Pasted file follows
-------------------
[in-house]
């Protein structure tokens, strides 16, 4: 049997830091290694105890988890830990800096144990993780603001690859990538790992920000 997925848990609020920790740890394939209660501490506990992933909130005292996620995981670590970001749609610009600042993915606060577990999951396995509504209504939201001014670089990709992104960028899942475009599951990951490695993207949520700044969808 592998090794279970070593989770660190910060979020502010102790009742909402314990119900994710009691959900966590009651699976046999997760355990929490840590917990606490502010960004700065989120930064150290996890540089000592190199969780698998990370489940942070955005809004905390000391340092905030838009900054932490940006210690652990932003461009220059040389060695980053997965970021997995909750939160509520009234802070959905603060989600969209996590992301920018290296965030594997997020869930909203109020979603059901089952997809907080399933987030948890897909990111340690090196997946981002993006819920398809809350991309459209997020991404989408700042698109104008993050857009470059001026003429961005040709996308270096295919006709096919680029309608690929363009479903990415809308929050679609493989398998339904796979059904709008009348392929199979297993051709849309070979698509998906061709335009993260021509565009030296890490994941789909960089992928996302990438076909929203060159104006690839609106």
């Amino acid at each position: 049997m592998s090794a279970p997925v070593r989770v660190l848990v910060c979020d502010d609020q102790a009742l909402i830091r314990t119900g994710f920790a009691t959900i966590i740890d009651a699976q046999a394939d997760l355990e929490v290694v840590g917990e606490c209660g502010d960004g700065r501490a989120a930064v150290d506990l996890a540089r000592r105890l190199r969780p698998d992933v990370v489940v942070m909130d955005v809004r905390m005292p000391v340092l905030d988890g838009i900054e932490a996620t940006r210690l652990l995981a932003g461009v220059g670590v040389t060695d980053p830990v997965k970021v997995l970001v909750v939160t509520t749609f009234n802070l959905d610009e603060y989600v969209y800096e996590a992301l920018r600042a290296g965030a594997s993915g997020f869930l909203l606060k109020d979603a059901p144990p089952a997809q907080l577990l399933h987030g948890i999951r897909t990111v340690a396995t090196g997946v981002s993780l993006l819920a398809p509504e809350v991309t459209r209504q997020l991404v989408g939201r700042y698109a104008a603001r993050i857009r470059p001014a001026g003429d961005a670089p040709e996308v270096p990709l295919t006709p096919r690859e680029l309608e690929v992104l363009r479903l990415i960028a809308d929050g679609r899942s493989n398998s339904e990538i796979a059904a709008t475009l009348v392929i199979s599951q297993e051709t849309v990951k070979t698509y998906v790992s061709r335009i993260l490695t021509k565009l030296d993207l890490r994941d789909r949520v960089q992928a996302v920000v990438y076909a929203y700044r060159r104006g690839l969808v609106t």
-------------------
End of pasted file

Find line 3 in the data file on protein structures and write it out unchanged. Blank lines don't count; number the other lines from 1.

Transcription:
């Amino acid at each position: 049997m592998s090794a279970p997925v070593r989770v660190l848990v910060c979020d502010d609020q102790a009742l909402i830091r314990t119900g994710f920790a009691t959900i966590i740890d009651a699976q046999a394939d997760l355990e929490v290694v840590g917990e606490c209660g502010d960004g700065r501490a989120a930064v150290d506990l996890a540089r000592r105890l190199r969780p698998d992933v990370v489940v942070m909130d955005v809004r905390m005292p000391v340092l905030d988890g838009i900054e932490a996620t940006r210690l652990l995981a932003g461009v220059g670590v040389t060695d980053p830990v997965k970021v997995l970001v909750v939160t509520t749609f009234n802070l959905d610009e603060y989600v969209y800096e996590a992301l920018r600042a290296g965030a594997s993915g997020f869930l909203l606060k109020d979603a059901p144990p089952a997809q907080l577990l399933h987030g948890i999951r897909t990111v340690a396995t090196g997946v981002s993780l993006l819920a398809p509504e809350v991309t459209r209504q997020l991404v989408g939201r700042y698109a104008a603001r993050i857009r470059p001014a001026g003429d961005a670089p040709e996308v270096p990709l295919t006709p096919r690859e680029l309608e690929v992104l363009r479903l990415i960028a809308d929050g679609r899942s493989n398998s339904e990538i796979a059904a709008t475009l009348v392929i199979s599951q297993e051709t849309v990951k070979t698509y998906v790992s061709r335009i993260l490695t021509k565009l030296d993207l890490r994941d789909r949520v960089q992928a996302v920000v990438y076909a929203y700044r060159r104006g690839l969808v609106t």